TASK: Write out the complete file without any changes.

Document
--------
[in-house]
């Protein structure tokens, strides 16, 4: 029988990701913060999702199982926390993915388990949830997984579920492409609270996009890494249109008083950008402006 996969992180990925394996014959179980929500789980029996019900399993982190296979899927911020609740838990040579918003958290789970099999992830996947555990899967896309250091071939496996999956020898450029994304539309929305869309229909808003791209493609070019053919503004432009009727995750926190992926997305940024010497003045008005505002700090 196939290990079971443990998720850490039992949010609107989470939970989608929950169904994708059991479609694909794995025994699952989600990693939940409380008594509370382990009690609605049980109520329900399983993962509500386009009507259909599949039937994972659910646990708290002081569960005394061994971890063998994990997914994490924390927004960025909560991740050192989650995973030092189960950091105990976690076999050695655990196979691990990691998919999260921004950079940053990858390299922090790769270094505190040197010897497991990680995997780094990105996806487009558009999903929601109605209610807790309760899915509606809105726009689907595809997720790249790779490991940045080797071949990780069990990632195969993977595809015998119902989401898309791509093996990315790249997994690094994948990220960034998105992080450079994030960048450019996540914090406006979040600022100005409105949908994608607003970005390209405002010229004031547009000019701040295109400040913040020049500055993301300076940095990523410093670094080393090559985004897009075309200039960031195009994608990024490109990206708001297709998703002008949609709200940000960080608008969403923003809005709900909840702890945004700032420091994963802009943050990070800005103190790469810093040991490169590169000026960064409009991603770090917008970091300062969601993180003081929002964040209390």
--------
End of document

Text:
[in-house]
């Protein structure tokens, strides 16, 4: 029988990701913060999702199982926390993915388990949830997984579920492409609270996009890494249109008083950008402006 996969992180990925394996014959179980929500789980029996019900399993982190296979899927911020609740838990040579918003958290789970099999992830996947555990899967896309250091071939496996999956020898450029994304539309929305869309229909808003791209493609070019053919503004432009009727995750926190992926997305940024010497003045008005505002700090 196939290990079971443990998720850490039992949010609107989470939970989608929950169904994708059991479609694909794995025994699952989600990693939940409380008594509370382990009690609605049980109520329900399983993962509500386009009507259909599949039937994972659910646990708290002081569960005394061994971890063998994990997914994490924390927004960025909560991740050192989650995973030092189960950091105990976690076999050695655990196979691990990691998919999260921004950079940053990858390299922090790769270094505190040197010897497991990680995997780094990105996806487009558009999903929601109605209610807790309760899915509606809105726009689907595809997720790249790779490991940045080797071949990780069990990632195969993977595809015998119902989401898309791509093996990315790249997994690094994948990220960034998105992080450079994030960048450019996540914090406006979040600022100005409105949908994608607003970005390209405002010229004031547009000019701040295109400040913040020049500055993301300076940095990523410093670094080393090559985004897009075309200039960031195009994608990024490109990206708001297709998703002008949609709200940000960080608008969403923003809005709900909840702890945004700032420091994963802009943050990070800005103190790469810093040991490169590169000026960064409009991603770090917008970091300062969601993180003081929002964040209390």